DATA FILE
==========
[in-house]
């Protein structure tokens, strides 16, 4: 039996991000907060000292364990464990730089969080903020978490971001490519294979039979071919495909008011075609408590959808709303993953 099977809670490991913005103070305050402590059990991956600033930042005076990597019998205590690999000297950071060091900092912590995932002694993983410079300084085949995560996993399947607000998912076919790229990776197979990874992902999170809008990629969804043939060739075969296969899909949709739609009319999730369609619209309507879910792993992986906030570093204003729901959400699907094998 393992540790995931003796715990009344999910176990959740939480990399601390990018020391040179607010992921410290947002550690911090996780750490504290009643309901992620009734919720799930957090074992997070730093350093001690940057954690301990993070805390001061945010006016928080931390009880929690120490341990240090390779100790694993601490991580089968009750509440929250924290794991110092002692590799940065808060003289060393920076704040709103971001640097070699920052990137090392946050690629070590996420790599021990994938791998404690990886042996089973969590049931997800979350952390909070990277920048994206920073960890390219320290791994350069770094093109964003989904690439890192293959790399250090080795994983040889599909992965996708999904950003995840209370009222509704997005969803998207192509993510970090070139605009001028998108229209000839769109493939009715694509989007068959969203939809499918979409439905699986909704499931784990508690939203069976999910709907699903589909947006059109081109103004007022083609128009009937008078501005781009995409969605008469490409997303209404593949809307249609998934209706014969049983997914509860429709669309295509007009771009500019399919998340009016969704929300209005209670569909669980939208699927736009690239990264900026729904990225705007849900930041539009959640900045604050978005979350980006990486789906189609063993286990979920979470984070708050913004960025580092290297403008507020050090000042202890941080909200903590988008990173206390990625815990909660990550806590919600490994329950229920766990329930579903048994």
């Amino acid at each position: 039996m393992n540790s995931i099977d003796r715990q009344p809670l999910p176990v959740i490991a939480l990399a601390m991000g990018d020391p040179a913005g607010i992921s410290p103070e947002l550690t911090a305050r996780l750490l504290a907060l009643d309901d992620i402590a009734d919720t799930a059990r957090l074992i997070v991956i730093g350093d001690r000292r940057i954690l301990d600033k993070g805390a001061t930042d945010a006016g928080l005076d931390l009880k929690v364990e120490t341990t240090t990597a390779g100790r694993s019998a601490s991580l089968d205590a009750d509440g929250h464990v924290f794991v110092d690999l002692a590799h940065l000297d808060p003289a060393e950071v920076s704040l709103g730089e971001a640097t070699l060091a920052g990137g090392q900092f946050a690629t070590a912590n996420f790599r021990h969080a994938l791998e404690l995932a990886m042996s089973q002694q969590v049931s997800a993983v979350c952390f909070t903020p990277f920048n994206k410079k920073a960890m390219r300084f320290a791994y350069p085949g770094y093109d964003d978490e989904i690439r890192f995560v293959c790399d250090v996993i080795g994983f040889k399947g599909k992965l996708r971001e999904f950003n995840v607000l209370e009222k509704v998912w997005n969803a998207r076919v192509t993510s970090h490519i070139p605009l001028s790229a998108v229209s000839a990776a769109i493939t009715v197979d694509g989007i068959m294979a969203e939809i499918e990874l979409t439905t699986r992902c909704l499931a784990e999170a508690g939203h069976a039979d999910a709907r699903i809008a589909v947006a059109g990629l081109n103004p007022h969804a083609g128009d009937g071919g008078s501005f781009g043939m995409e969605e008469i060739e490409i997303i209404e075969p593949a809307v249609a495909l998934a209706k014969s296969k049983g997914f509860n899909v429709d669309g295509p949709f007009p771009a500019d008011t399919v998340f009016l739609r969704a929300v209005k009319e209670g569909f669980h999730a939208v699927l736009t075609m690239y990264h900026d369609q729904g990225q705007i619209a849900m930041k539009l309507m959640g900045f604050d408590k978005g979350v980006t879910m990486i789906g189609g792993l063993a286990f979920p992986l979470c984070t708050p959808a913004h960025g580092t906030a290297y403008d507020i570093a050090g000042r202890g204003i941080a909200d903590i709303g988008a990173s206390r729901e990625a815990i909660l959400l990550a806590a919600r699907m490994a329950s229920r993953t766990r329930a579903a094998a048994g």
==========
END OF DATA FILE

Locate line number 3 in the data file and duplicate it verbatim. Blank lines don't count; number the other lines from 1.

């Amino acid at each position: 039996m393992n540790s995931i099977d003796r715990q009344p809670l999910p176990v959740i490991a939480l990399a601390m991000g990018d020391p040179a913005g607010i992921s410290p103070e947002l550690t911090a305050r996780l750490l504290a907060l009643d309901d992620i402590a009734d919720t799930a059990r957090l074992i997070v991956i730093g350093d001690r000292r940057i954690l301990d600033k993070g805390a001061t930042d945010a006016g928080l005076d931390l009880k929690v364990e120490t341990t240090t990597a390779g100790r694993s019998a601490s991580l089968d205590a009750d509440g929250h464990v924290f794991v110092d690999l002692a590799h940065l000297d808060p003289a060393e950071v920076s704040l709103g730089e971001a640097t070699l060091a920052g990137g090392q900092f946050a690629t070590a912590n996420f790599r021990h969080a994938l791998e404690l995932a990886m042996s089973q002694q969590v049931s997800a993983v979350c952390f909070t903020p990277f920048n994206k410079k920073a960890m390219r300084f320290a791994y350069p085949g770094y093109d964003d978490e989904i690439r890192f995560v293959c790399d250090v996993i080795g994983f040889k399947g599909k992965l996708r971001e999904f950003n995840v607000l209370e009222k509704v998912w997005n969803a998207r076919v192509t993510s970090h490519i070139p605009l001028s790229a998108v229209s000839a990776a769109i493939t009715v197979d694509g989007i068959m294979a969203e939809i499918e990874l979409t439905t699986r992902c909704l499931a784990e999170a508690g939203h069976a039979d999910a709907r699903i809008a589909v947006a059109g990629l081109n103004p007022h969804a083609g128009d009937g071919g008078s501005f781009g043939m995409e969605e008469i060739e490409i997303i209404e075969p593949a809307v249609a495909l998934a209706k014969s296969k049983g997914f509860n899909v429709d669309g295509p949709f007009p771009a500019d008011t399919v998340f009016l739609r969704a929300v209005k009319e209670g569909f669980h999730a939208v699927l736009t075609m690239y990264h900026d369609q729904g990225q705007i619209a849900m930041k539009l309507m959640g900045f604050d408590k978005g979350v980006t879910m990486i789906g189609g792993l063993a286990f979920p992986l979470c984070t708050p959808a913004h960025g580092t906030a290297y403008d507020i570093a050090g000042r202890g204003i941080a909200d903590i709303g988008a990173s206390r729901e990625a815990i909660l959400l990550a806590a919600r699907m490994a329950s229920r993953t766990r329930a579903a094998a048994g």